Smile Politely

Market Watch: October 2019

It’s the last month for outdoor markets in C-U, so now’s the time to stock up. You don’t need to have fancy equipment to save fresh produce for the winter. You just need your stove and oven, a knife, and some freezer-safe vessels. If you have a bunch of mason jars and know how to jar things, that’s awesome. If you have a dehydrator, that is also awesome. But you don’t need those things.

With this warm weather lingering, you’ll still find plenty of summery produce as well as some fall and winter squash. Squash, onions, garlic, and potatoes will last a while if stored in a cool, dark location. As for saving the summery produce, do a little Googling (or visit the library for books on preserving food). Tomatoes are easy to prepare for the freezer. (Clearly I’ve been into tomatoes this market season.) Get some going on the stovetop with tiny bit of olive oil, salt, and garlic. Once you have some bubbling happening, lower the heat and reduce the mixture until you have a decently thick consistency. Once that cools, puree the tomatoes and garlic, pop that into some mason jars or a couple of freezer bags, and put in the freezer. (Make sure you label and date your contents!) Other veggies, like greens beans and peppers, should probably be blanched before freezing, but honestly, sometimes that is too much of a hassle and I just chop ‘em up and throw them into a bag that goes in the freezer. It’s fine. Really.

If you’re feeling particularly froggy and motivated, jarring stuff is a great idea. Jams, sauces, pickled things—all of those will stay for a very long time. I have a dehydrator and often use it to dry fruit (apples and pears are particularly delicious), but you can do the same in your oven. You can even slice up peppers, onions, and garlic and dehydrate them, too. I also make soups and stocks to keep in the freezer for busy/lazy evenings.

And how does your freezer look for meat? Grab your favorite cuts from your favorite vendors. Sadly, the markets do not sell chest freezers, so you may have to play a game of freezer tetris when you get home.

Oh, and I would be remiss if I didn’t mention pumpkins. People love pumpkins. You can buy them at the markets.

And also buy some apples.

The last chef demo at Urbana’s Market at the Square is this Saturday, October 5th. Janie Maxwell, Executive Director of the Illinois Farmers Market Association, will show you how to make a roasted vegetable salad with produce from the market.

October is might be the most fun and festive month at our markets, as each offers some sort of Halloween programming. Urbana’s Market at the Square will host Market at the Scare, a family-friendly lineup of programs on October 26th, the last day of the market. From 8 a.m. to noon, you and yours can check out a photo booth with fall-themed props, see a puppet show, make some fall crafts, and attend a spooky story time. There will also be a music workshop with the IDEA Store.  From 9:30 to 11:30 a.m. the Urbana Pops Orchestra will give a “haunted concert.” Market visitors are encouraged to wear costumes, and there will be trick or treating for the kiddos.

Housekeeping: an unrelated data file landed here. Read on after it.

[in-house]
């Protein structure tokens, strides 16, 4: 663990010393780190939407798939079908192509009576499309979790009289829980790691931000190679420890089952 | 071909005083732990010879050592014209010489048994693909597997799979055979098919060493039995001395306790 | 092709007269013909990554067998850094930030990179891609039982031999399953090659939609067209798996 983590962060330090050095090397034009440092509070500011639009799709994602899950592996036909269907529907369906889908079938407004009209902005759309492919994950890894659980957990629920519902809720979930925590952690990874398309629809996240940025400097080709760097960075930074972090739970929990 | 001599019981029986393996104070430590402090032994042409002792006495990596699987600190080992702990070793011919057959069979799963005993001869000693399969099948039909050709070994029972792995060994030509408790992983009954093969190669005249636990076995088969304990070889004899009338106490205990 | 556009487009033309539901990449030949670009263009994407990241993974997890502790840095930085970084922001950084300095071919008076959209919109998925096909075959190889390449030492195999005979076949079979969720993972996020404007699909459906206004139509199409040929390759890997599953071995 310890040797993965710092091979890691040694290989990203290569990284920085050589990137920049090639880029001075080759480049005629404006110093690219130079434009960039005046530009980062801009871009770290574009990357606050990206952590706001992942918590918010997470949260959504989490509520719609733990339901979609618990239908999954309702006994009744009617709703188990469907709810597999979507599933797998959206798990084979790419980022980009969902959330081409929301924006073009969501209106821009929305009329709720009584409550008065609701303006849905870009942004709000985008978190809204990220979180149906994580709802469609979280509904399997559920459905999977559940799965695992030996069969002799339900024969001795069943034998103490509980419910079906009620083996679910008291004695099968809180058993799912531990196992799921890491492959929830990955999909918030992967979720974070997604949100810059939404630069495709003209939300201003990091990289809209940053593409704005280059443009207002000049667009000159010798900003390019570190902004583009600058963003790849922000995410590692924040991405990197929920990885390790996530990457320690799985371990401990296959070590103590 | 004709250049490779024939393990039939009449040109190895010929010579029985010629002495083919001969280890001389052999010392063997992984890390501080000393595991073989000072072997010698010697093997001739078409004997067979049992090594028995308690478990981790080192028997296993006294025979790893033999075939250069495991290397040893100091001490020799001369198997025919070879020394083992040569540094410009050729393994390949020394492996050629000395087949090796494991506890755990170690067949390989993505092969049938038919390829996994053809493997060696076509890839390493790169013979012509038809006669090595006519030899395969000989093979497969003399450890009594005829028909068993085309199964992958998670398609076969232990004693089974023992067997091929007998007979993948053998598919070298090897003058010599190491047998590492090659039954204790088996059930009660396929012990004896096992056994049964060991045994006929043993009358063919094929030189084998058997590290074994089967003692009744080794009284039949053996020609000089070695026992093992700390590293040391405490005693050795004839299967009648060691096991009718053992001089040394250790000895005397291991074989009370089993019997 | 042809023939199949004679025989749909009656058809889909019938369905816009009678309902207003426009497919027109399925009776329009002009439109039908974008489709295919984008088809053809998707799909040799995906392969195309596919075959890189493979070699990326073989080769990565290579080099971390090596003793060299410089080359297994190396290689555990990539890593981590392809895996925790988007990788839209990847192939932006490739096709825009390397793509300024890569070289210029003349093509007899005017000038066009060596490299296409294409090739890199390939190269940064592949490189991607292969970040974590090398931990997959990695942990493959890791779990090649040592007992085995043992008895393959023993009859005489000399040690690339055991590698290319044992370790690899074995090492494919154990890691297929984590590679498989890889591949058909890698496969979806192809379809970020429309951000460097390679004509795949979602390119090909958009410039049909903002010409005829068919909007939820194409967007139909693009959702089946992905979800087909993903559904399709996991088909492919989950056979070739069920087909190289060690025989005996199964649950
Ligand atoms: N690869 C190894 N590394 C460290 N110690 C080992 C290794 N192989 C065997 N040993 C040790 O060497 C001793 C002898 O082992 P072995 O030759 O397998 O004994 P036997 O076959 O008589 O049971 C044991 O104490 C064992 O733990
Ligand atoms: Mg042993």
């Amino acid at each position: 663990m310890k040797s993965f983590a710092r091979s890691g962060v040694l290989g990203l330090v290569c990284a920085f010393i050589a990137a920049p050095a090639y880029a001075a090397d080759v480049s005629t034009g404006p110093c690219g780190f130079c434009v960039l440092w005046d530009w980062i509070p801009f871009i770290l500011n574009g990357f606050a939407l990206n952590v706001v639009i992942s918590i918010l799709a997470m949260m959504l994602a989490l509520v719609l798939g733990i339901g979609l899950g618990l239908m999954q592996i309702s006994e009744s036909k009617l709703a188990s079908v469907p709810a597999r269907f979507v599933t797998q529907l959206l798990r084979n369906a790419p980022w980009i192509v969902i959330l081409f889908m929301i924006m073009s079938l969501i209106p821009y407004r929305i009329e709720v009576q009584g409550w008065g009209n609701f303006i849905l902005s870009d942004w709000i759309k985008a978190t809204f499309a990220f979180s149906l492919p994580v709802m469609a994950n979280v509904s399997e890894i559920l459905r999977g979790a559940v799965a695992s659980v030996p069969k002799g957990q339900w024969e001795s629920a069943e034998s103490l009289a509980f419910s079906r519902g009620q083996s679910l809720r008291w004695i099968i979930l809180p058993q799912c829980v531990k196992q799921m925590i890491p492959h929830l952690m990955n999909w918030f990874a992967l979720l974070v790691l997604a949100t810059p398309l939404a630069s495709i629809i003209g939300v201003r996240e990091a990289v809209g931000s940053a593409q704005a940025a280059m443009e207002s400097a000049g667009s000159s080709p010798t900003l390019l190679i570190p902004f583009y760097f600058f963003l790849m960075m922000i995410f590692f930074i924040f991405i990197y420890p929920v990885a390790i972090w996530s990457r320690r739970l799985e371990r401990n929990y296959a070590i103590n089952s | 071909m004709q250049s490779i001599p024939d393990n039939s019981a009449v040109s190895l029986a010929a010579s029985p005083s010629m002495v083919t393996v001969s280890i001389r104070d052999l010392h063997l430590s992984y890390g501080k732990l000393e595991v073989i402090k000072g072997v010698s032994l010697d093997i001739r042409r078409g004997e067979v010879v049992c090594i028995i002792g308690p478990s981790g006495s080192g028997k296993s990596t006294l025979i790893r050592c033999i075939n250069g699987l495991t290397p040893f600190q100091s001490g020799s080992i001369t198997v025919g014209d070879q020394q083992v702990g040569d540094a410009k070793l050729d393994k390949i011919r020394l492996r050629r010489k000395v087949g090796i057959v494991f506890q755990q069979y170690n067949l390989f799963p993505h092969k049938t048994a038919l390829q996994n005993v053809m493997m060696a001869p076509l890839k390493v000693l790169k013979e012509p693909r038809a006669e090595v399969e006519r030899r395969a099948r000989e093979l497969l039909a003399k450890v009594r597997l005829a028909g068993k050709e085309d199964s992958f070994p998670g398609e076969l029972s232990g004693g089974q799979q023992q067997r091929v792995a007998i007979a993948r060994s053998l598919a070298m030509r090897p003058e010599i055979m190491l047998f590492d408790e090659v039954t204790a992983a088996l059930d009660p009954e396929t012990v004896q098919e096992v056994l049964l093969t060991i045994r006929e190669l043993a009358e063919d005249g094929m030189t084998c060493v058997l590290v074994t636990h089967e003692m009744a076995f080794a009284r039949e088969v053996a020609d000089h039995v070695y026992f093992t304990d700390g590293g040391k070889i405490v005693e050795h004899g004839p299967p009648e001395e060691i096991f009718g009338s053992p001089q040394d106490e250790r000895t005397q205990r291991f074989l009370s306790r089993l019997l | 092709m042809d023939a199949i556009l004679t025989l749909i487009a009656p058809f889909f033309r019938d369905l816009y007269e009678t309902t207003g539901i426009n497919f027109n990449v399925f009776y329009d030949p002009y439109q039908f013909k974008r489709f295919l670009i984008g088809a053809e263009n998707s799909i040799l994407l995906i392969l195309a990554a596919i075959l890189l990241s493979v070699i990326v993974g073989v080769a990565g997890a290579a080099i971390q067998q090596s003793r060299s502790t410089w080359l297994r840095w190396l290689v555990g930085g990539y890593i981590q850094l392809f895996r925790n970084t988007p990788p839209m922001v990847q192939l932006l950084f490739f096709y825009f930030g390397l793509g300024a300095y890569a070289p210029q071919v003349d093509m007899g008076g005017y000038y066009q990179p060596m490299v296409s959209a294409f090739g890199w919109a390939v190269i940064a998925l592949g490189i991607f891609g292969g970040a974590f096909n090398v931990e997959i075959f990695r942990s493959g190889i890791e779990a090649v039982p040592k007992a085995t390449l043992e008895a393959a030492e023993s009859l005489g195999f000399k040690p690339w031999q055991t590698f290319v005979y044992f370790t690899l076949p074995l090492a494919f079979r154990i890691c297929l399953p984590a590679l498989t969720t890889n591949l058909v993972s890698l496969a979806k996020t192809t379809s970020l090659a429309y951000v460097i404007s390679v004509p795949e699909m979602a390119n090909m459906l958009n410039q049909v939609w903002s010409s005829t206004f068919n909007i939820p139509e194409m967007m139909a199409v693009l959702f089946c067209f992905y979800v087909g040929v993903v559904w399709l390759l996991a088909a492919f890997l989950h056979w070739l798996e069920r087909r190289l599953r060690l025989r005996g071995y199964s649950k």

The last day for The Land Connection’s Downtown Champaign market is October 29th. Though formal Halloween plans are not public at this time, The Land Connection is sure to revive the Monster Market, which has featured costume contests and trick or treating, and spooky games and treats. Bonus points to family costumes and doggie costumes. Follow along on Facebook for specifics.

The Land Connection Champaign Farmers’ Market

The Champaign Market is in its 5th year, and runs every Tuesday from May 14th to October 29th from 3:30 to 6:30 p.m., rain or shine. It’s located in the parking lot at Neil and Washington in Downtown Champaign.

Forms of Payment: Vendors mostly take cash, but some do take credit. If you run out of cash, there is an ATM at First Mid Bank on Church Street.

SNAP/LINK: All eligible vendors accept SNAP benefits through the LINK token program. Please visit The Land Connection website for specifics and for matching information.

Parking: Metered parking is available in parking lot M off of Neil Street, or in the Hill Street Parking Deck.

Pets: Leashed dogs are welcome.

Social Media: Follow The Land Connection on Facebook, Twitter, and Instagram, or check the website for more information.

Urbana’s Market at the Square Info

The Urbana Market has been in continuous operation since 1979. The market runs from May 4th to October 26th, each Saturday morning from 7 a.m. to noon, rain or shine. It’s located at the corner of Illinois and Vine in Urbana.

Programming Schedule: First Saturday: Chef Demos Second Saturday: Art at the Market Third Saturday: Sprouts at the Market Fourth Saturday: Read at the Market

Forms of payment: All vendors accept cash, and a few may take checks. Many accept credit. If you run out of cash at the Market, there is an ATM at Busey Bank on Main and Race.

SNAP/LINK: Vendors selling LINK-eligible foods accept LINK tokens. Please visit Urbana’s Market at the Square website for specifics, or the information tent on site. 

Parking: Free parking is available in the parking lots surrounding Lincoln Square Mall and the lot south of Illinois Street. Bike parking is also available at the entrances to the mall and at the bike corral area past the entrance to the Market off of Illinois.

Pets: No pets allowed. Please respect the market’s rules and leave Fido at home.

Social Media: You can follow the Market on Facebook, Twitter, and Instagram. Sign up for weekly Market emails here.

Photos by Jessica Hammie

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